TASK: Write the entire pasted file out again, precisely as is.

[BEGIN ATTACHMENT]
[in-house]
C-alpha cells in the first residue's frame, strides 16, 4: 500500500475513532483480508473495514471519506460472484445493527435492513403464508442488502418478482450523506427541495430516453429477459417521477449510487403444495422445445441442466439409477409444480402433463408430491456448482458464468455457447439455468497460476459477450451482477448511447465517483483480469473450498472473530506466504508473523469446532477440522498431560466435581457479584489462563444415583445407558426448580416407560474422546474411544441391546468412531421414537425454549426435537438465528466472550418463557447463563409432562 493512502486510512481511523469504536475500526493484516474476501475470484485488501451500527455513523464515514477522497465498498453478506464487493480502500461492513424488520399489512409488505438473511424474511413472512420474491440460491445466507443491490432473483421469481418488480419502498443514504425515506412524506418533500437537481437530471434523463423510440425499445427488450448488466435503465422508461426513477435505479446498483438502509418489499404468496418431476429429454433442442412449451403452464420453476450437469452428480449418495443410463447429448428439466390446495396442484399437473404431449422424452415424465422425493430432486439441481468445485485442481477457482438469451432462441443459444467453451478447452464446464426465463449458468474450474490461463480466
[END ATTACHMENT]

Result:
[in-house]
C-alpha cells in the first residue's frame, strides 16, 4: 500500500475513532483480508473495514471519506460472484445493527435492513403464508442488502418478482450523506427541495430516453429477459417521477449510487403444495422445445441442466439409477409444480402433463408430491456448482458464468455457447439455468497460476459477450451482477448511447465517483483480469473450498472473530506466504508473523469446532477440522498431560466435581457479584489462563444415583445407558426448580416407560474422546474411544441391546468412531421414537425454549426435537438465528466472550418463557447463563409432562 493512502486510512481511523469504536475500526493484516474476501475470484485488501451500527455513523464515514477522497465498498453478506464487493480502500461492513424488520399489512409488505438473511424474511413472512420474491440460491445466507443491490432473483421469481418488480419502498443514504425515506412524506418533500437537481437530471434523463423510440425499445427488450448488466435503465422508461426513477435505479446498483438502509418489499404468496418431476429429454433442442412449451403452464420453476450437469452428480449418495443410463447429448428439466390446495396442484399437473404431449422424452415424465422425493430432486439441481468445485485442481477457482438469451432462441443459444467453451478447452464446464426465463449458468474450474490461463480466